Health E-Insights: In what direction do you see the supplement industry moving?
Dr. DeFelice: Largely because of our conferences, which stressed the importance of conducting clinical studies to determine whether nutraceuticals are reasonably effective and safe, companies did step up to the plate and sponsored clinical studies, a number of which were disappointing. But there were reasons for such results largely due to the fact that these studies were conducted using pharmaceutical standards, which are often times inappropriate for nutraceutical clinical studies. For example, let’s take vitamin E and its cardio protective effect which I reviewed in my book, The Carnitine Defense. A substantial part of my career has been in the pharmaceutical clinical research sector. With a trained eye to evaluate data, there is little doubt in my mind that the clinical studies supported by laboratory findings which I reviewed were impressively persuasive regarding its positive cardio protective effect. Then what happens? Clinical studies were conducted with vitamin E alone, which did not demonstrate clinical activity. But vitamin E, like a meal, does not work solely by itself. It works in combinations with other substances and the study should have been conducted with such combinations and not vitamin E alone. Make no mistake about it: the vitamin E story had a tremendous negative impact on the nutraceutical movement.
Health E-Insights: If you had the power to change the industry, what might you do?
Dr. DeFelice: If I had the power to change the industry I would urge them as they did with DSHEA, to gather their forces together to have the NREA enacted. This would not only bring more demonstrated clinical benefits for both healthy and patients, but also by establishing proprietary positions with their products, substantially increase the industry profit margins which could be used to further sponsor clinical studies. FIM is in the process of attempting to persuade Congress to pass the Doctornaut Act. We are now dealing with major congressional and other players for support. If enacted, this will inevitably lead to the same objectives of the NREA including studies on how nutraceuticals can increase the efficacy and safety of pharmaceuticals, a desperately needed initiative. I hope my nutraceutical colleagues will join me in supporting this effort. Visit the FIM website at www.fimdefelice.org for details.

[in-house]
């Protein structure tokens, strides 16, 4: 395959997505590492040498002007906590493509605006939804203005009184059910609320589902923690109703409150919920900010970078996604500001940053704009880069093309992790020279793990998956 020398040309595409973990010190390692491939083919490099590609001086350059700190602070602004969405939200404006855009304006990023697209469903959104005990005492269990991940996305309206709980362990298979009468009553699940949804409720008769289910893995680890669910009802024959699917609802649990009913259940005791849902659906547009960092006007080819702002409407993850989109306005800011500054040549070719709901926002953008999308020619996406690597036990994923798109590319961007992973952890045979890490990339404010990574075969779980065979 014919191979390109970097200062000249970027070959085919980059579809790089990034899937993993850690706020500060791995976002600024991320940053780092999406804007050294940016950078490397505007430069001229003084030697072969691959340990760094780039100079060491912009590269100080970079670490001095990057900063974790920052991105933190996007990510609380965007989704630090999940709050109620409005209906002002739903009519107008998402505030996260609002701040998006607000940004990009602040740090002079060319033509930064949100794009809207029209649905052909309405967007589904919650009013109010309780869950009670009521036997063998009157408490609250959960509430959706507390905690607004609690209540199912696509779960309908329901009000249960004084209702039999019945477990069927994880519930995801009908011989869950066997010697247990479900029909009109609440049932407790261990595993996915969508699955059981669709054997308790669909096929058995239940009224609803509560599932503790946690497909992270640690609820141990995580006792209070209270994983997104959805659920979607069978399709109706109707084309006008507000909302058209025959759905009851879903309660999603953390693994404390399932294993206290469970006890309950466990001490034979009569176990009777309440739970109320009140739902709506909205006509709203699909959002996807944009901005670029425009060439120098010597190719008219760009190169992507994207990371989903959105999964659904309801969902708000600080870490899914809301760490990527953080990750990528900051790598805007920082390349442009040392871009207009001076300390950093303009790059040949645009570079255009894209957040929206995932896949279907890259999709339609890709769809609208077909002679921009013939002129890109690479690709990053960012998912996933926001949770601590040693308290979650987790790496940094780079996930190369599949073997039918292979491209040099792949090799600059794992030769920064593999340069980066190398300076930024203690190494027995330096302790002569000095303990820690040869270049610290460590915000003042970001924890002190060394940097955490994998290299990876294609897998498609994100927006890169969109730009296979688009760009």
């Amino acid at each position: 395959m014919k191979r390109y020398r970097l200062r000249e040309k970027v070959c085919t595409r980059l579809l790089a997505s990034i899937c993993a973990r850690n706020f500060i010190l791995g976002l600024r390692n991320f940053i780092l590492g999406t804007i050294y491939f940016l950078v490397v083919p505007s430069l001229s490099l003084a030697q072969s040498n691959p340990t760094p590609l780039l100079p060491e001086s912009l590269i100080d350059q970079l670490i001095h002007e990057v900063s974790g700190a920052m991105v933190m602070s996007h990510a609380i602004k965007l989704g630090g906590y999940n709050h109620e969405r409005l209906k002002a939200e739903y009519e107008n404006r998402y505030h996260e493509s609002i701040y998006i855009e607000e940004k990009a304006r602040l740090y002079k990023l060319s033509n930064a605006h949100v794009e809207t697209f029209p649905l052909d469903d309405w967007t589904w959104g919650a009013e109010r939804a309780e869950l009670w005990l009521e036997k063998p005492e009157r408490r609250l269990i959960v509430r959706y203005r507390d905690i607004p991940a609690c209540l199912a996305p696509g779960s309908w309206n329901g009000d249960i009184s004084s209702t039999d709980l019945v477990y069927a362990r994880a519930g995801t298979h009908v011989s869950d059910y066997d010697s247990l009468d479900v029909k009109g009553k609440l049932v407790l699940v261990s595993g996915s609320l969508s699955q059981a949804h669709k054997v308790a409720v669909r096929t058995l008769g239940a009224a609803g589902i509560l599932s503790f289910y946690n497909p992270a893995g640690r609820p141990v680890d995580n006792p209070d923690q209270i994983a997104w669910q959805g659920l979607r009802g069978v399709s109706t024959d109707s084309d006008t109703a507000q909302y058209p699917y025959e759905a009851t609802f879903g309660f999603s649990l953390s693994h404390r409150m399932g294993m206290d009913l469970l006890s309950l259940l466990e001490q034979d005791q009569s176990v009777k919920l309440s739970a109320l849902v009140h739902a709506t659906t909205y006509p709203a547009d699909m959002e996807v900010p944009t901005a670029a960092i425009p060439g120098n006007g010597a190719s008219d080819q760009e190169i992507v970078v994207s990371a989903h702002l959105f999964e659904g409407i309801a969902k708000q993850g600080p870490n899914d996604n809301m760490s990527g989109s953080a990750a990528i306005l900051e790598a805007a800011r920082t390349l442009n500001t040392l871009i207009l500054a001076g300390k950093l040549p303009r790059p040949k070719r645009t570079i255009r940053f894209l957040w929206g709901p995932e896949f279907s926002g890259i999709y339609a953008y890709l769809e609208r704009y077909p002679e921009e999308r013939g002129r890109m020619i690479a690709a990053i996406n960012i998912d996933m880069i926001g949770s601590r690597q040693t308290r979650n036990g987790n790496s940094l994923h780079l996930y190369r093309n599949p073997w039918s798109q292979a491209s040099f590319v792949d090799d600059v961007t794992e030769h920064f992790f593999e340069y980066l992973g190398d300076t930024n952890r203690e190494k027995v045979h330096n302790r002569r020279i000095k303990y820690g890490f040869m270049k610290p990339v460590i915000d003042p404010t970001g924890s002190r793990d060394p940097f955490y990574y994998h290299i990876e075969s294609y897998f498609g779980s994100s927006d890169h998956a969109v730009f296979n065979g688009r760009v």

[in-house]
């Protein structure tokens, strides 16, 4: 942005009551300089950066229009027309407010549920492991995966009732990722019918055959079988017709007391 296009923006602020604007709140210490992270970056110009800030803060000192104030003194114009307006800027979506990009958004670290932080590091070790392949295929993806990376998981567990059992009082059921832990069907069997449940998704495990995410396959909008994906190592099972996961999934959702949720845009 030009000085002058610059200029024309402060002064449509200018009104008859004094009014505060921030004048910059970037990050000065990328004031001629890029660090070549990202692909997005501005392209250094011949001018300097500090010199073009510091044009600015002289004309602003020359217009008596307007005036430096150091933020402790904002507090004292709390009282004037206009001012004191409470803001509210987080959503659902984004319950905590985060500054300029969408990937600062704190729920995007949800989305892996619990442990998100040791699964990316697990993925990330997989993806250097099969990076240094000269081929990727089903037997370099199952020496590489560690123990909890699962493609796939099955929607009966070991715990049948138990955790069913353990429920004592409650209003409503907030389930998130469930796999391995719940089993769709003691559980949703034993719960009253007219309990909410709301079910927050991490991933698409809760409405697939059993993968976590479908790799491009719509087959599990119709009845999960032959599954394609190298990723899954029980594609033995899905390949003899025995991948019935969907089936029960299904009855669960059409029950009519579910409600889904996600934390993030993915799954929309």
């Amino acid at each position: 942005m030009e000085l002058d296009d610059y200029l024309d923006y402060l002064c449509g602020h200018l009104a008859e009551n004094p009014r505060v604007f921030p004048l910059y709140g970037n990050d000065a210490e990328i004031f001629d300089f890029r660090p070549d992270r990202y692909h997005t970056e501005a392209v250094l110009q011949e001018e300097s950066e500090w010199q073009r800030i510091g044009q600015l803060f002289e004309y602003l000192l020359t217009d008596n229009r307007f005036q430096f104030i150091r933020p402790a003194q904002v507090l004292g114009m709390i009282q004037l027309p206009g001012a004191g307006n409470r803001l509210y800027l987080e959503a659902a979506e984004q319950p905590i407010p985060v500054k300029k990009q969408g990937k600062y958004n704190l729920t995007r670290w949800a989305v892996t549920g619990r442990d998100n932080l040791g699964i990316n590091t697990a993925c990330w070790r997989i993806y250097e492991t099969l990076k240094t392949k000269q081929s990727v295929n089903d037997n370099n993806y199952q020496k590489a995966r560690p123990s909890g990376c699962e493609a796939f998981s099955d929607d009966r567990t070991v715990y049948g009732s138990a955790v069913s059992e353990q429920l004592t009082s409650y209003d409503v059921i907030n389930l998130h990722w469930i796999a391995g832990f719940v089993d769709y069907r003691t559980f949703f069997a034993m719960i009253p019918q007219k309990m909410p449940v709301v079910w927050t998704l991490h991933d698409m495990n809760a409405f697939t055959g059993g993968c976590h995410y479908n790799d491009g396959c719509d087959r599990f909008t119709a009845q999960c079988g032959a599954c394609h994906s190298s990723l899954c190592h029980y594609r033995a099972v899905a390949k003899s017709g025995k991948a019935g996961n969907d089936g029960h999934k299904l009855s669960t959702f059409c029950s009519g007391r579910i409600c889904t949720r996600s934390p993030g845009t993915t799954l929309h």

Health E-Insights: What do you value most in your day-to-day life?
Dr. DeFelice: As I mentioned previously, what I value most is looking forward to the day. First thing in the morning, I take my specially prepared carnitine solution which fuels my energy supply. My main professional activity is to change our current anti-innovative medical discovery system to a positive one. I learned to hate disease as a young teenager and want to see the beast conquered. Unfortunately, I have not met anyone who hates disease. Our culture, unfortunately, accepts it with resignation. The Doctornaut Act and how to get Congress to pass it is what occupies the working part of my day and long walks and writing the rest. But then there is dinner time where good food, good spirits and good conversation, which I not only value, but demand.
Sheldon Baker wants to interview you. Contact Sheldon at firstname.lastname@example.org. Follow him on Twitter @NutraInk and visit his website at www.BakerDillon.com.